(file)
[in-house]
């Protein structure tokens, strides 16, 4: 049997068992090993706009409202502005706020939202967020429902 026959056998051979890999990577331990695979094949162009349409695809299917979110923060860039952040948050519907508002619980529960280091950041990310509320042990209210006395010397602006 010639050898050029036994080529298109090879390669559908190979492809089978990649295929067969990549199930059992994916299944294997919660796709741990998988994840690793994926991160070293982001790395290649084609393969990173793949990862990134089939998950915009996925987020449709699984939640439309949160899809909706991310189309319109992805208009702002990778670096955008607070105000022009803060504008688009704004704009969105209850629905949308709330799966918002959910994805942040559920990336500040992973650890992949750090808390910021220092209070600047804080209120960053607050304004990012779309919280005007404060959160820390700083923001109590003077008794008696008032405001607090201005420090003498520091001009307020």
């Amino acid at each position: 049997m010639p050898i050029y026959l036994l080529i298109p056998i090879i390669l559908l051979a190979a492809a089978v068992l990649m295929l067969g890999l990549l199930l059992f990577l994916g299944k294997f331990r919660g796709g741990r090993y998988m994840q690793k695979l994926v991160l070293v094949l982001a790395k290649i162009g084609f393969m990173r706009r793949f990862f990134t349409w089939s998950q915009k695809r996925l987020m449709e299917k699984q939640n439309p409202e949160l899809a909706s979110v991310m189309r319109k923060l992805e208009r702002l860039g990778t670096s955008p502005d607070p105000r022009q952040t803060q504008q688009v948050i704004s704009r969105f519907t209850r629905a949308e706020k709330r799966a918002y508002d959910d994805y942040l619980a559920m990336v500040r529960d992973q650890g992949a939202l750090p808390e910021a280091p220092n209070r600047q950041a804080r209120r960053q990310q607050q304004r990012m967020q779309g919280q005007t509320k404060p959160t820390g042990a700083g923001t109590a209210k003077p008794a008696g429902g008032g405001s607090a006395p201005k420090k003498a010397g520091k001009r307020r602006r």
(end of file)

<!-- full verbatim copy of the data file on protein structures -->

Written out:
[in-house]
């Protein structure tokens, strides 16, 4: 049997068992090993706009409202502005706020939202967020429902 026959056998051979890999990577331990695979094949162009349409695809299917979110923060860039952040948050519907508002619980529960280091950041990310509320042990209210006395010397602006 010639050898050029036994080529298109090879390669559908190979492809089978990649295929067969990549199930059992994916299944294997919660796709741990998988994840690793994926991160070293982001790395290649084609393969990173793949990862990134089939998950915009996925987020449709699984939640439309949160899809909706991310189309319109992805208009702002990778670096955008607070105000022009803060504008688009704004704009969105209850629905949308709330799966918002959910994805942040559920990336500040992973650890992949750090808390910021220092209070600047804080209120960053607050304004990012779309919280005007404060959160820390700083923001109590003077008794008696008032405001607090201005420090003498520091001009307020």
């Amino acid at each position: 049997m010639p050898i050029y026959l036994l080529i298109p056998i090879i390669l559908l051979a190979a492809a089978v068992l990649m295929l067969g890999l990549l199930l059992f990577l994916g299944k294997f331990r919660g796709g741990r090993y998988m994840q690793k695979l994926v991160l070293v094949l982001a790395k290649i162009g084609f393969m990173r706009r793949f990862f990134t349409w089939s998950q915009k695809r996925l987020m449709e299917k699984q939640n439309p409202e949160l899809a909706s979110v991310m189309r319109k923060l992805e208009r702002l860039g990778t670096s955008p502005d607070p105000r022009q952040t803060q504008q688009v948050i704004s704009r969105f519907t209850r629905a949308e706020k709330r799966a918002y508002d959910d994805y942040l619980a559920m990336v500040r529960d992973q650890g992949a939202l750090p808390e910021a280091p220092n209070r600047q950041a804080r209120r960053q990310q607050q304004r990012m967020q779309g919280q005007t509320k404060p959160t820390g042990a700083g923001t109590a209210k003077p008794a008696g429902g008032g405001s607090a006395p201005k420090k003498a010397g520091k001009r307020r602006r």